In my second children’s picture book, I mention ‘space rainbows’.
Now, I thought that a ‘space rainbow’ was something straight out of my imagination, but it turns out that space rainbows really do exist… kind of!
The amazing image below is shown on a tweet from a Russian astronaut in January 2021.
This beautiful spectacle has been dubbed a ‘space rainbow’, but is actually a phenomenon generated by a combination of the light from the northern lights, the sunrise and the Earth’s atmosphere.
You can also see the Milky Way galaxy in the background, and the International Space Station at the front.
A second variety of magnificent ‘space rainbows’ are moonbows!
These are formed in exactly the same way as regular old sun rainbows, but from the light of the moon.
Moonbows are pretty rare due to the fact that they can only be seen under quite specific conditions, including a very bright moon and a very dark sky with minimal light pollution.
But when they do appear, they’re exceptionally beautiful, as you can see in these pictures.
Another type of ‘space rainbow’ has recently been discovered by NASA – and they’re not actually sure how this gorgeous light phenomenon is formed! (But I’ve linked to the actual source NASA website, so if they discover more about it in the future, the link should tell you about that too!)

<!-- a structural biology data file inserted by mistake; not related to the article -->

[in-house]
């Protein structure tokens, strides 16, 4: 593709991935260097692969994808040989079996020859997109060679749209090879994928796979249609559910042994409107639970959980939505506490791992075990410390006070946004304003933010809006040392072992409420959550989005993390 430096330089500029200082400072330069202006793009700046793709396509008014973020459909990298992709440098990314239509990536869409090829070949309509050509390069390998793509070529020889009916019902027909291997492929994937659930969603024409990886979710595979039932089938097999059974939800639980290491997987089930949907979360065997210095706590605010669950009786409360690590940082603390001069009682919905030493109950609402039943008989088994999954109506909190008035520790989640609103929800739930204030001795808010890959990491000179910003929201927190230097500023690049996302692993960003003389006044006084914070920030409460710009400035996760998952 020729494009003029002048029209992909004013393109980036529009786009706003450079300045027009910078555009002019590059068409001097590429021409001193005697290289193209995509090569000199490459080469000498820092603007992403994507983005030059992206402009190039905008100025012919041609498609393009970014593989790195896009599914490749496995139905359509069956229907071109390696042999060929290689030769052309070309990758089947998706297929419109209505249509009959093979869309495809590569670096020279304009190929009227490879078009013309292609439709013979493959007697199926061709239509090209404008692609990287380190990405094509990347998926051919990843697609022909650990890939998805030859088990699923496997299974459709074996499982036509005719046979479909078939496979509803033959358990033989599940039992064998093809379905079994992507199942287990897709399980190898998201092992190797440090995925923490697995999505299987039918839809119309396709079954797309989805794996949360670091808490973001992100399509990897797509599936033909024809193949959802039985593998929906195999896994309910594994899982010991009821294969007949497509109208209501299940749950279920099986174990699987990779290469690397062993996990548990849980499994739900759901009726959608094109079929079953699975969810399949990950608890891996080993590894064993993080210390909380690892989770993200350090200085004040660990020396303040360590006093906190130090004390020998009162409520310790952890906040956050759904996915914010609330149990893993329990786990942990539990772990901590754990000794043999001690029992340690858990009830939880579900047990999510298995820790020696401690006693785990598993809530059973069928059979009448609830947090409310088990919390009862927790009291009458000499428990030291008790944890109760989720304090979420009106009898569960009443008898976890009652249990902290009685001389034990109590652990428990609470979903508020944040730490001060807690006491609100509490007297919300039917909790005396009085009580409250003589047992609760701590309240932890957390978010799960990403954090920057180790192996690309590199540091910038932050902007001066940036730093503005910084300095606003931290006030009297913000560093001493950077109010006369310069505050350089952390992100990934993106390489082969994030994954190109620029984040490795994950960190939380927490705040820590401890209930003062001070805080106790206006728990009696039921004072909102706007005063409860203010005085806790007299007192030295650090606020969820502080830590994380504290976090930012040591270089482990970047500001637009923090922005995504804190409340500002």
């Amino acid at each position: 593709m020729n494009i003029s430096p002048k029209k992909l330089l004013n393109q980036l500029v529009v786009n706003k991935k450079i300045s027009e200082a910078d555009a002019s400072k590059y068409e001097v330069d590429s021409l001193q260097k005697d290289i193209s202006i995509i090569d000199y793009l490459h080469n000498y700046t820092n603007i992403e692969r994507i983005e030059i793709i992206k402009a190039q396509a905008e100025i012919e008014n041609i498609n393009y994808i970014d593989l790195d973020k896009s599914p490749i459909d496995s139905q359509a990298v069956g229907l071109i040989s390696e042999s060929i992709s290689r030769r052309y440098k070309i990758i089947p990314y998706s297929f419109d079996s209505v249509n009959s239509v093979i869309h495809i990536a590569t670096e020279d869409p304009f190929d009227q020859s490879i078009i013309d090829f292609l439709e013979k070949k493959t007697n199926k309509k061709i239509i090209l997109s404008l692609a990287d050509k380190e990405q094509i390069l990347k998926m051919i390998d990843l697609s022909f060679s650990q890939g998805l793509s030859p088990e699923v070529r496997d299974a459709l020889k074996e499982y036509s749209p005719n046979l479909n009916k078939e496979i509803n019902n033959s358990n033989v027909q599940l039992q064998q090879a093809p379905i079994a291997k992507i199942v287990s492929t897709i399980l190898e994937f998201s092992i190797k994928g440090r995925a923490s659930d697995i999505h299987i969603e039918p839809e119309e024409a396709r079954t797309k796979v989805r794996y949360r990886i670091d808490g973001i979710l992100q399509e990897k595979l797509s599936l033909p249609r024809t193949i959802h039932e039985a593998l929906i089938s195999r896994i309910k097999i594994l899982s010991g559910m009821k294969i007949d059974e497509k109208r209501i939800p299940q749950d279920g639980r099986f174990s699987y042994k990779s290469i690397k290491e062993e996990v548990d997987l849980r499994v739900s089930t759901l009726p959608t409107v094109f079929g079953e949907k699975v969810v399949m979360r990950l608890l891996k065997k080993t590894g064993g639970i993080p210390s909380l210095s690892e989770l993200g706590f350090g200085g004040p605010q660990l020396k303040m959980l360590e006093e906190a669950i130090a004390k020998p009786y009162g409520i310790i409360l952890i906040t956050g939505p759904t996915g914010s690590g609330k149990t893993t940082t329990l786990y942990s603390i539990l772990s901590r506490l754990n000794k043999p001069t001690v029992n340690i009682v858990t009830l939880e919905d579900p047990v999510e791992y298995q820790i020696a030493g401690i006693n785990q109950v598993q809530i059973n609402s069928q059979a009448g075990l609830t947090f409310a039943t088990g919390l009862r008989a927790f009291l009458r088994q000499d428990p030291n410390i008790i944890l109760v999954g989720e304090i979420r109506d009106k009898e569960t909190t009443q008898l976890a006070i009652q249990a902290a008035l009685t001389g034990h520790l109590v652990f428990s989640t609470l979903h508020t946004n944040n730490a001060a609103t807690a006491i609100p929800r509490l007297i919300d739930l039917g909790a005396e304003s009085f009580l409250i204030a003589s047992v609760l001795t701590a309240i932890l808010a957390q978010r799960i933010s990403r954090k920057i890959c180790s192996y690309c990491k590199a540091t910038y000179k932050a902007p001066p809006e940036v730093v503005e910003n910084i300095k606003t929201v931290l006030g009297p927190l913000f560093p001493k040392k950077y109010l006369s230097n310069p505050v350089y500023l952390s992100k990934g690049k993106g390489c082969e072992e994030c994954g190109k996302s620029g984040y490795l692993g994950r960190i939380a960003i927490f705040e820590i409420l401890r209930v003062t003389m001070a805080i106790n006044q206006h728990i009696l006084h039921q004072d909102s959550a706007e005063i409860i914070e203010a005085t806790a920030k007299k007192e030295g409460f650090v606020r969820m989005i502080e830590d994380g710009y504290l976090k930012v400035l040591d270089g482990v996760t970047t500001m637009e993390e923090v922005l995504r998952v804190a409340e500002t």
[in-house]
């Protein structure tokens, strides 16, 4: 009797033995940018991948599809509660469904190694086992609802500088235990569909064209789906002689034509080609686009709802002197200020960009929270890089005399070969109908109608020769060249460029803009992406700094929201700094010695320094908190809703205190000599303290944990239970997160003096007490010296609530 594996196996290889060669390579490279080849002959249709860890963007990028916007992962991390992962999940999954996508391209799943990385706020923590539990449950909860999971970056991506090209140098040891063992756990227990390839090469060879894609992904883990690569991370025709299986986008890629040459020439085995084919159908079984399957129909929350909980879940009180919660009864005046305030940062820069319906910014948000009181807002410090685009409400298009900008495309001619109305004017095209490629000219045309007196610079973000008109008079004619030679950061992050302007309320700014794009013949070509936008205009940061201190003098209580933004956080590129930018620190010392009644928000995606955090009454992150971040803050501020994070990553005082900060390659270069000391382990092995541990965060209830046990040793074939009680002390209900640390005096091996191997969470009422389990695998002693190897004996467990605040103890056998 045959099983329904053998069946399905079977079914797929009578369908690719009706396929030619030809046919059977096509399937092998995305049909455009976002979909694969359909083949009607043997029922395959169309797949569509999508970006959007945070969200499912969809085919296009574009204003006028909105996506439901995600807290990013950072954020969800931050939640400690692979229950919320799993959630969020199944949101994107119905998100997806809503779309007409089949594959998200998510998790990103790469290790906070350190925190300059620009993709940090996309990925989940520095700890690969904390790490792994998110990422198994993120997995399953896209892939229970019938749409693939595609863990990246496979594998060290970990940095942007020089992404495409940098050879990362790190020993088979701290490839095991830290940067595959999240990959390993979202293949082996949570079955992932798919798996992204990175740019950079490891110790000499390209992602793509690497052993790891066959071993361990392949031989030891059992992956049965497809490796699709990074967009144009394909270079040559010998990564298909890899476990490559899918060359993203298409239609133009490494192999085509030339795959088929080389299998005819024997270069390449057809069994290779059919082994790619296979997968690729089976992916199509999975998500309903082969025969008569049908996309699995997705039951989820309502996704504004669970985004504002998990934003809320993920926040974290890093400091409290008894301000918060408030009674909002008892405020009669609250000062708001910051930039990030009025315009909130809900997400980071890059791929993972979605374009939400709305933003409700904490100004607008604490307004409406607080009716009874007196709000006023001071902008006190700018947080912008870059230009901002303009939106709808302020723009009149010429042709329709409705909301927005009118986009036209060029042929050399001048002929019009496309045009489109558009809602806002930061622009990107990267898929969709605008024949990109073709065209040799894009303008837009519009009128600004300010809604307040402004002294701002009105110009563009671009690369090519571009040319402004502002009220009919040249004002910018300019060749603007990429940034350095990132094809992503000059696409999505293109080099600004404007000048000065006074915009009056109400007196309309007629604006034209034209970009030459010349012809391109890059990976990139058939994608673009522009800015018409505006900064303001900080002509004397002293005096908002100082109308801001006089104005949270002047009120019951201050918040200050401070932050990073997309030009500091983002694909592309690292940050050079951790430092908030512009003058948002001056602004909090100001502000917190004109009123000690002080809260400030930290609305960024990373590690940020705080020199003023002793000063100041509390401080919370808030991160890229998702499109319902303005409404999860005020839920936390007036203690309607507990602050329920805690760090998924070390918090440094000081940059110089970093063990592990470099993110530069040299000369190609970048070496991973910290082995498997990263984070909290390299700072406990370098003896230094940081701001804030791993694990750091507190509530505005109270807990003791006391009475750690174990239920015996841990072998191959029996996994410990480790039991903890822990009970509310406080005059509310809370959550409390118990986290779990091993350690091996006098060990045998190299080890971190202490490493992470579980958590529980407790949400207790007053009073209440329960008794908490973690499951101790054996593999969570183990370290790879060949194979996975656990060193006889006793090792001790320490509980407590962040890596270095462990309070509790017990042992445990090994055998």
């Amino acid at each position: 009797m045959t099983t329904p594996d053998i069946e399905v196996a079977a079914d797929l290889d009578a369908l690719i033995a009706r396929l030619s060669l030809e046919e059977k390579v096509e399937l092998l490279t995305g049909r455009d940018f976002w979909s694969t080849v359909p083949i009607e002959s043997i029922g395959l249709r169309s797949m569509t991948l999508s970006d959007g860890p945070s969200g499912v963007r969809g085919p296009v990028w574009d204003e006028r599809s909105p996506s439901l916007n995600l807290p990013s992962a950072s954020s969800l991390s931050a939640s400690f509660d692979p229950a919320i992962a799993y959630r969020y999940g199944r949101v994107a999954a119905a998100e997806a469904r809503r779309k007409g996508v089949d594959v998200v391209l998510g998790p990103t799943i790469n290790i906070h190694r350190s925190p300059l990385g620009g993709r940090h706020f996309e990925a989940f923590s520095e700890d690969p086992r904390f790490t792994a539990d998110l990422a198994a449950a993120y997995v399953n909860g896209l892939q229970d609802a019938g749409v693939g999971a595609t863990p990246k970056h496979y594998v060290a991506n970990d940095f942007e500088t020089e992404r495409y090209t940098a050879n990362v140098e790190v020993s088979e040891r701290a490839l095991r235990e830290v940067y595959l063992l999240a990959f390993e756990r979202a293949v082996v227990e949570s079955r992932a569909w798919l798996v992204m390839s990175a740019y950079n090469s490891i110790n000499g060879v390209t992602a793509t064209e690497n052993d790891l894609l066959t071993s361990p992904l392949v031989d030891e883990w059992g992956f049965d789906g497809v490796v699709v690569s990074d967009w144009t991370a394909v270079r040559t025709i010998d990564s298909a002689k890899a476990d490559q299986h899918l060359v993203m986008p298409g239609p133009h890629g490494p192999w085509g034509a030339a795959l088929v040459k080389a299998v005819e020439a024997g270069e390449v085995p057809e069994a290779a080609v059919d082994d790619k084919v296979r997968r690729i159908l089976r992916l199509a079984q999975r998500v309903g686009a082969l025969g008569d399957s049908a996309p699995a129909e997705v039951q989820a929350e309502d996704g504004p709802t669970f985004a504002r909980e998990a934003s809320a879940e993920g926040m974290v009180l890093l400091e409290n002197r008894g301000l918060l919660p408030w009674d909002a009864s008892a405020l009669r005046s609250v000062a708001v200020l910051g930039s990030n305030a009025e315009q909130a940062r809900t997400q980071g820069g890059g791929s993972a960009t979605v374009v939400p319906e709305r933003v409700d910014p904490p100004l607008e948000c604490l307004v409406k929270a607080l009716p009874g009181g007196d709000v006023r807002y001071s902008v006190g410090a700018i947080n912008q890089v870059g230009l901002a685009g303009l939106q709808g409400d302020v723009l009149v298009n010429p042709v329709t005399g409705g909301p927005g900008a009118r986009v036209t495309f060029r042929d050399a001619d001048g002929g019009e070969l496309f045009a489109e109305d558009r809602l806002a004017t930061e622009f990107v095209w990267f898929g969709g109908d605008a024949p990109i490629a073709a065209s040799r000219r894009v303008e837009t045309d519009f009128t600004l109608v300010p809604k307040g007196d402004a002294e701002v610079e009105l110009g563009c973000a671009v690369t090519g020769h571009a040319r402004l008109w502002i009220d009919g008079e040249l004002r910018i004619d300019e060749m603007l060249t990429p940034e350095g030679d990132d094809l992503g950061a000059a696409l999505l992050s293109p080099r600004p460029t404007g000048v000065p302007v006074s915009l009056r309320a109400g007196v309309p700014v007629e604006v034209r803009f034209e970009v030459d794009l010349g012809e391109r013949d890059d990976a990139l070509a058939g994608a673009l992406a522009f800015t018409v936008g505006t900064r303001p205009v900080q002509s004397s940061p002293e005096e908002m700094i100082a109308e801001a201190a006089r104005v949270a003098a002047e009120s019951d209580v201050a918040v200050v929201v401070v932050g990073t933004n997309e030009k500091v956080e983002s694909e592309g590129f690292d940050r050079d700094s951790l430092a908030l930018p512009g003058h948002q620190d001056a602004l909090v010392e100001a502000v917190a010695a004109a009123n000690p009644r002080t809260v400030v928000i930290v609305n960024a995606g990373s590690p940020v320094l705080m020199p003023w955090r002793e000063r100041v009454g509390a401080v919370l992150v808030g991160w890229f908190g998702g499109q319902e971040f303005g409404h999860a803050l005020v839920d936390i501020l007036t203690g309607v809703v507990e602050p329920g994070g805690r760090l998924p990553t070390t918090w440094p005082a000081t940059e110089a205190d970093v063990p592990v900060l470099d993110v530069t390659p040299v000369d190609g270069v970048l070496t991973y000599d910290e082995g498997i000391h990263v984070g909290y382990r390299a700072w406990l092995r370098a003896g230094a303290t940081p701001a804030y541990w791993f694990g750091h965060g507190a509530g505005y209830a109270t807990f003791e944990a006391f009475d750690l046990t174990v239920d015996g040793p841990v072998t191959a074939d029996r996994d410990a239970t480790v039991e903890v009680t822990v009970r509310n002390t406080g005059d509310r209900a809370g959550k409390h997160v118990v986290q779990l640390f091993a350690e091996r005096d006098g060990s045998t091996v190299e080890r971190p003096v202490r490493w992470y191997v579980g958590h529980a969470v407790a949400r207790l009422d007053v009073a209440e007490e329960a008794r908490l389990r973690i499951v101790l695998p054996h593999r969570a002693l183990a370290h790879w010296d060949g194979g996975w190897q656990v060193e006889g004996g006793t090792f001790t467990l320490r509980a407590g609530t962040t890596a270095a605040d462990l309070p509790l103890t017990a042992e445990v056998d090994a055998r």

Here’s a picture of this stunning ‘space rainbow’ from the NASA website…
Now, I should add at this point that NASA has not actually called this a space rainbow – although I certainly think that’s the perfect way to describe it!
No, the actual name for this spectacular light show is much more catchy and just rolls off the tongue…
Strong Thermal Emission Velocity Enhancement
To be fair, the acronym for that is STEVE, which is a little more straightforward!
Scientists also believe that it’s very possible that there are other types of rainbows in space, just like the ones we get here on Earth, but we just don’t know about them yet.
Which just goes to show that although we know an awful lot about space and what’s out there… we still also know very little about what might be out there!